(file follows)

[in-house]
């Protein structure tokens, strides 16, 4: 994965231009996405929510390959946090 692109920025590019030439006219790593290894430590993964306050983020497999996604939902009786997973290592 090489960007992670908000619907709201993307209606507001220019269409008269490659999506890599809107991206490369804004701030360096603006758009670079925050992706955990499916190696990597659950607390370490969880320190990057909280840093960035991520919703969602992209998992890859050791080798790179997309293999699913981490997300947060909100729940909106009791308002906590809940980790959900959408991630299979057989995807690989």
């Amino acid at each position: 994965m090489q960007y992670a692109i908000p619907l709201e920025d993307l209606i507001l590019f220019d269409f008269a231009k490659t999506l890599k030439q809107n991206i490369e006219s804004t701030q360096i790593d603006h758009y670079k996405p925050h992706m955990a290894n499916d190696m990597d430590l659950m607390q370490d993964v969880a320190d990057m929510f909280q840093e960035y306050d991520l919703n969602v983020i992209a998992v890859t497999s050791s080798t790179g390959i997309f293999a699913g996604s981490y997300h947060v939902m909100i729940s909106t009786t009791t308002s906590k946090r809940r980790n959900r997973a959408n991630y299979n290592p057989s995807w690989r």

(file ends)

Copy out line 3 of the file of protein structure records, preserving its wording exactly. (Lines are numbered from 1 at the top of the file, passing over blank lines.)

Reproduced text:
């Amino acid at each position: 994965m090489q960007y992670a692109i908000p619907l709201e920025d993307l209606i507001l590019f220019d269409f008269a231009k490659t999506l890599k030439q809107n991206i490369e006219s804004t701030q360096i790593d603006h758009y670079k996405p925050h992706m955990a290894n499916d190696m990597d430590l659950m607390q370490d993964v969880a320190d990057m929510f909280q840093e960035y306050d991520l919703n969602v983020i992209a998992v890859t497999s050791s080798t790179g390959i997309f293999a699913g996604s981490y997300h947060v939902m909100i729940s909106t009786t009791t308002s906590k946090r809940r980790n959900r997973a959408n991630y299979n290592p057989s995807w690989r």